Back to School Tips

Self-fastening vs lace up: which is best for your child?

Self-fastening vs lace up: which is best for your child?

There are all sorts of this-or-that questions that wander through a parent’s mind as they write up their back to school shopping list, and one constant query is whether to opt for self-fastening school shoes or lace ups. Just like no two kids are the same, neither are their feet. There’s so much variety when it comes to finding the right shoes for your little one to step into a new chapter of school, from the fit to the sole to the style. Each choice needs to be made in consideration of your child’s individual needs. This blog can act as a guide to direct parents in deciding between self-fastening and lace up, but when in doubt, head over to your local Shoes & Sox store for the expertise of our Fit Squad.

Self-fastening shoes

For trip-proof and fuss-free shoes that’ll prevent your wobbly little one from toppling over, self-fastening tends to be the easier option. They’re typically best for younger kids who are still working on their balance and coordination, and need something that easily slips on and off. After all, the quicker they can put on their shoes, the sooner they can jump into playing with their friends.

Emily Smith, Sports Podiatrist and founder of Emily Braidwood, says that “self-fastening school shoes are convenient for younger children who are still learning to tie their shoes. They are easy to put on and take off, streamlining the morning routine.”

So if your little one doesn’t quite have the fine motor skills to deal with laces, self-fastening shoes are a safe bet.

Lace up shoes

The eventual goal is for your kid to master shoelaces, for both practical and social reasons (because once all their friends start wearing laces, they’ll want to as well).

According to Emily Smith, “Lace-up school shoes offer a customisable fit and are ideal for children who can tie their own laces. They provide a secure fit and help children with wider or narrower feet adjust the fit accordingly. However, ensure the laces are snugly tied to prevent tripping hazards.” You can learn more about what this feet expert had to say about lace-ups here (link to Emily blog).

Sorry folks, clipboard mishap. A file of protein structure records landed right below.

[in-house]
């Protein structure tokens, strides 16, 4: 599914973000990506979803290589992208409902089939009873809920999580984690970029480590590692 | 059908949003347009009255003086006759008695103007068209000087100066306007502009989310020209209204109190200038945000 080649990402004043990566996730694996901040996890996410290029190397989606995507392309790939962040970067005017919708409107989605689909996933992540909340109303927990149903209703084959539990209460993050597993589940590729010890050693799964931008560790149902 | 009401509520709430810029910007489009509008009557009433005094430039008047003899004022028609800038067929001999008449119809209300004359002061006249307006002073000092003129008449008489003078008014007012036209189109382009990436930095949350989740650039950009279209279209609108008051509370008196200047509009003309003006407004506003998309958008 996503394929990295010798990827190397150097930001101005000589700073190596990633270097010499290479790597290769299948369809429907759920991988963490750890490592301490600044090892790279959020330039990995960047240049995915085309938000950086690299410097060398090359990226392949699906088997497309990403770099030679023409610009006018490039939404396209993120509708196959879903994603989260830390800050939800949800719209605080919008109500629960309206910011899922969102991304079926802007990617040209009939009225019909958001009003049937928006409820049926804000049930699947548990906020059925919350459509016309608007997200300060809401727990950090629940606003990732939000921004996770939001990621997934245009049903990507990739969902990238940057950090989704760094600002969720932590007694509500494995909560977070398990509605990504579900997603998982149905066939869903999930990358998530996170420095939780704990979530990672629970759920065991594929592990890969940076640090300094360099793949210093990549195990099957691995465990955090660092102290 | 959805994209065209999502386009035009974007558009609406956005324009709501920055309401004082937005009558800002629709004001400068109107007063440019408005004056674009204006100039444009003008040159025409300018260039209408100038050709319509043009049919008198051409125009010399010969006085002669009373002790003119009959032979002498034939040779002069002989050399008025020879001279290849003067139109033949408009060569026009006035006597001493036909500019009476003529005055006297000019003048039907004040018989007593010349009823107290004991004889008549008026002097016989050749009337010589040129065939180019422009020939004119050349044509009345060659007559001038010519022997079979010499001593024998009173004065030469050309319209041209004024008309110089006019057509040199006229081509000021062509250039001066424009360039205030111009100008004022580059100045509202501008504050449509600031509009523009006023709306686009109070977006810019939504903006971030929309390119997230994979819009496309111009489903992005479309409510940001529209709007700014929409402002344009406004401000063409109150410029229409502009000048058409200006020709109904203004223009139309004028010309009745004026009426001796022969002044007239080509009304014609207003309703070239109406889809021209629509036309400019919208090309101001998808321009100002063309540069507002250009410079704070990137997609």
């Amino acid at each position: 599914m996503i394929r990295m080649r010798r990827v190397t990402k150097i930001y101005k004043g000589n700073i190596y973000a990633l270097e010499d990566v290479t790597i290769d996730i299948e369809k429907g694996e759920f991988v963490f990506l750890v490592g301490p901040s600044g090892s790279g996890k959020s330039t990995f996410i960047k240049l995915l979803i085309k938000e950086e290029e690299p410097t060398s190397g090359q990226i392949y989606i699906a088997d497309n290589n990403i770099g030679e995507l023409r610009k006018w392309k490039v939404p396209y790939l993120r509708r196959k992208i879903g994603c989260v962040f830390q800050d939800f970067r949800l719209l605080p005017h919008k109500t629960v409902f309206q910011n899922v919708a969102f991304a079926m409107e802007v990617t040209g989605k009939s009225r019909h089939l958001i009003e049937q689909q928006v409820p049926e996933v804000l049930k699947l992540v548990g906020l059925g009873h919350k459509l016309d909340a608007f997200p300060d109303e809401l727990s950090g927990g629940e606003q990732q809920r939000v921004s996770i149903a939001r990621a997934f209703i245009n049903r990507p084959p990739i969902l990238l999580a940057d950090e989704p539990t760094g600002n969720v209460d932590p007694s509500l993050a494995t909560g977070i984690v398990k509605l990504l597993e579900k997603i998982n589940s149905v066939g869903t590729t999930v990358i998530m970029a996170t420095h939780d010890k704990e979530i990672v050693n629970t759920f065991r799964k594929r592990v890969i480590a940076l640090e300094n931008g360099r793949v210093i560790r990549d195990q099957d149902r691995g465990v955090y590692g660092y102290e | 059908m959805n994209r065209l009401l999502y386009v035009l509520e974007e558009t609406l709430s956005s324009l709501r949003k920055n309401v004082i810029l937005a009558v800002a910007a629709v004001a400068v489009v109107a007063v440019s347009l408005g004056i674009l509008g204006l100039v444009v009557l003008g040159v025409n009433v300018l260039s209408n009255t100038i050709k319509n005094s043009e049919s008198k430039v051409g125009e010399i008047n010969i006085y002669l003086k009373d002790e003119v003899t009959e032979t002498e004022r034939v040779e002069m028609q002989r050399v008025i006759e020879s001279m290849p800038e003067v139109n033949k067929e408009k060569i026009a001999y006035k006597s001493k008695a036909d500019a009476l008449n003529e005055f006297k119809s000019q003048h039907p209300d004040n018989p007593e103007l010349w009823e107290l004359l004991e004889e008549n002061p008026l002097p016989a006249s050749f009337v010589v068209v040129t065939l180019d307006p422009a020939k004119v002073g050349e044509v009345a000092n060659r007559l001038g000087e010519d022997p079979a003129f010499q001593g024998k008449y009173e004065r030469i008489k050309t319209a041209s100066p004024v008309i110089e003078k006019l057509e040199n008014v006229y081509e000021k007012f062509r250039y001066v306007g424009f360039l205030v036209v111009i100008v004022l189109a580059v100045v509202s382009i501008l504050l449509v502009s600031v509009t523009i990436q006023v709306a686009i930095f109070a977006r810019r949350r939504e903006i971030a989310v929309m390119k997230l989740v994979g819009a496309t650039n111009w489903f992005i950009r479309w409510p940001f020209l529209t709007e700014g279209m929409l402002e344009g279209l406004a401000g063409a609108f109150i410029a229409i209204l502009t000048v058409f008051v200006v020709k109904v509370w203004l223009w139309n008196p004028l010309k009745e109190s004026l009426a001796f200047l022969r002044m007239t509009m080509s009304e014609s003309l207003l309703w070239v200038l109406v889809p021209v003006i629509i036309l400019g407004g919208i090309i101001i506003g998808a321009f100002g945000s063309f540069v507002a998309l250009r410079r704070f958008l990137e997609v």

Shoelaces require a fair bit of hand-eye coordination and other skills, so it might take some practise for your little one to nail it. But even when they do have the hang of it, they might not be ready to fully transition.

Transitioning from self-fastening to lace up

So, when is the best time to transition from self-fastening straps to laces? Typically, kids from 5-6 years will be starting to transition to laces, but every kid has their own pace and journey. It depends on your kid’s needs and confidence levels, so trust your parent intuition!

To support your child’s transition, the following steps might help.

1. Teach them how tie shoelaces

Whilst the most obvious step, it can also be the most frustrating. Make sure you sit side-by-side with them and go through each step slowly, stating what you’re doing at every point. Show them a few times while they follow along, and then let them try by themselves. Think back to those little songs and rhymes your parents taught you (like the ‘bunny ears’ one).

 2. Practice regularly

Repetition is key, so aim to help your child practice tying their shoelaces daily (if that’s possible). It might take your child a little while to nail the art of shoelaces, and that’s perfectly ok. As long as they keep warming up that skill and trying. You can use this as a good opportunity to teach them about patience, and working towards a goal.

 3. Don’t ditch the self-fastening shoes yet

There might be days where your kid ties laces with ease, and others where they reach meltdown point just trying. To save you both the stress, keep their self-fastening shoes around while they’re still learning. It means they can take their time getting really confident, and won’t just be thrown into the deep end (lest they trip all over the place). Having a back-up pair of self-fastening shoes means they won’t be rushed or overwhelmed. 

At the end of the day, every kid is unique with different needs. For tailored recommendations on whether your kid is ready for laces or should stick with self-fastening for a bit longer, speak to the Shoes & Sox Fit Squad.